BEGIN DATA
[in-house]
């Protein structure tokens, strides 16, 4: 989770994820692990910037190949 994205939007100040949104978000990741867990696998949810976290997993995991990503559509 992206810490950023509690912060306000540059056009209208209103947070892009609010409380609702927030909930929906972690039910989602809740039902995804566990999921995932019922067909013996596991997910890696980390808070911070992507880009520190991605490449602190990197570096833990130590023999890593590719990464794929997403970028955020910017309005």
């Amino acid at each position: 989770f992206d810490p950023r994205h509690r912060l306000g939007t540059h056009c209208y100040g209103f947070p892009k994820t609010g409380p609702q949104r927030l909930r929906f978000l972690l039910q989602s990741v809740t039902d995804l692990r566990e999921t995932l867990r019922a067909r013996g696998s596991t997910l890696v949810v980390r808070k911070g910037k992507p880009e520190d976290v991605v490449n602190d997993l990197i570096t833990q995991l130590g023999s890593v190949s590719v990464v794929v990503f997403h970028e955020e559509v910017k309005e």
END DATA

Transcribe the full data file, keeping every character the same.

[in-house]
């Protein structure tokens, strides 16, 4: 989770994820692990910037190949 994205939007100040949104978000990741867990696998949810976290997993995991990503559509 992206810490950023509690912060306000540059056009209208209103947070892009609010409380609702927030909930929906972690039910989602809740039902995804566990999921995932019922067909013996596991997910890696980390808070911070992507880009520190991605490449602190990197570096833990130590023999890593590719990464794929997403970028955020910017309005």
């Amino acid at each position: 989770f992206d810490p950023r994205h509690r912060l306000g939007t540059h056009c209208y100040g209103f947070p892009k994820t609010g409380p609702q949104r927030l909930r929906f978000l972690l039910q989602s990741v809740t039902d995804l692990r566990e999921t995932l867990r019922a067909r013996g696998s596991t997910l890696v949810v980390r808070k911070g910037k992507p880009e520190d976290v991605v490449n602190d997993l990197i570096t833990q995991l130590g023999s890593v190949s590719v990464v794929v990503f997403h970028e955020e559509v910017k309005e």